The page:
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LIVING IN DENMARK

KEY POINTS: What changes about life in Denmark in December 2021

Here's what changes in Denmark in December and how it could affect you.

Brexit residency applications, travel restrictions and the return of face mask rules are among changes in Denmark in the lead up to Christmas.
Brexit residency applications, travel restrictions and the return of face mask rules are among changes in Denmark in the lead up to Christmas. File photo: Mads Claus Rasmussen/Ritzau Scanpix

Face masks return to Denmark 

New Covid-19 rules on the use of face masks and the coronapas health pass took effect in Denmark on November 29th and will stay in effect until at least December 11th.

Face masks are now required on public transport, including taxis and ride sharing services. They will also have to be used in supermarkets and in other retail settings like shopping malls and stores.

Masks will also be required in health and social care settings such as hospitals, clinics and community care.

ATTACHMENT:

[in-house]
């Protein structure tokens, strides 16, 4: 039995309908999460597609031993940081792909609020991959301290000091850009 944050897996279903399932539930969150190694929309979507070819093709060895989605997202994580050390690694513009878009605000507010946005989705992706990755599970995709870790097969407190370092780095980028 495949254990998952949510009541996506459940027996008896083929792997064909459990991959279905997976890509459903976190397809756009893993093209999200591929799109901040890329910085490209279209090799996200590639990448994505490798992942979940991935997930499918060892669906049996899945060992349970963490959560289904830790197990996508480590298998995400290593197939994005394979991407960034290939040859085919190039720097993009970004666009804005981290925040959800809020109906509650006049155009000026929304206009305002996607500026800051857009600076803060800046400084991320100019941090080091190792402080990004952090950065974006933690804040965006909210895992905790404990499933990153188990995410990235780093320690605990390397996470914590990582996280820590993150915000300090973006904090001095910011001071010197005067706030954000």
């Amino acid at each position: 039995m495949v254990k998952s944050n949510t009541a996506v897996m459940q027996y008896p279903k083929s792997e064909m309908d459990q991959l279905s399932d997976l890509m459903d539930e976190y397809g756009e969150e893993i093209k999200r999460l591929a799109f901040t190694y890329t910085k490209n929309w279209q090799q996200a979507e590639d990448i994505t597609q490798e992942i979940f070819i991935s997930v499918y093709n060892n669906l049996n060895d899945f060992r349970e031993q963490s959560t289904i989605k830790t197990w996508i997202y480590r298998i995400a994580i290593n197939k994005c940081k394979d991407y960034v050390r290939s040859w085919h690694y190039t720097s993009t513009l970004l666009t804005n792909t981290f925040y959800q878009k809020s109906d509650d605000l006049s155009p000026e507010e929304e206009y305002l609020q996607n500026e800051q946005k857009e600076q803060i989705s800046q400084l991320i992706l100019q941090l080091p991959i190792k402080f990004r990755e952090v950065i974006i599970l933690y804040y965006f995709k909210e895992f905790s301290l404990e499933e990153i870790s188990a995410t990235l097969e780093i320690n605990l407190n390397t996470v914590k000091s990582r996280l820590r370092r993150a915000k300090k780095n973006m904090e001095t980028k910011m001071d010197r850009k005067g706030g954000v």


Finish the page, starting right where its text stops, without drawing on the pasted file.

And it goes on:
Rules relating to the coronapas Covid-19 health pass have also been broadened and the interval for which a negative Covid-19 test gives a valid pass reduced.

The rule changes are detailed in full in this article.

Deadline for post-Brexit permanent residency applications approaches

Applications for post-Brexit permanent residency with the Danish Agency for International Recruitment and Integration (SIRI) should be sent be the end of 2021.

In its information letter sent in December last year, SIRI asked British residents born before 1946 to submit their applications up to the end of November, allowing time to attend appointments to submit biometric data, which must be done in person.

Biometric information is submitted at one of Siri’s six offices, which are in Valby outside Copenhagen, Aarhus, Odense, Aabenraa, Aalborg, and Bornholm.

The overall deadline for applying for residency is December 31st 2021. An application is considered to have been fully submitted once you have both sent in the application form and submitted biometric data.

You apply for residency at the New in Denmark page. 

READ ALSO: Brexit: Danish minister urges Denmark-based Brits to apply for new residency status

UK tightens travel restrictions on arrivals from abroad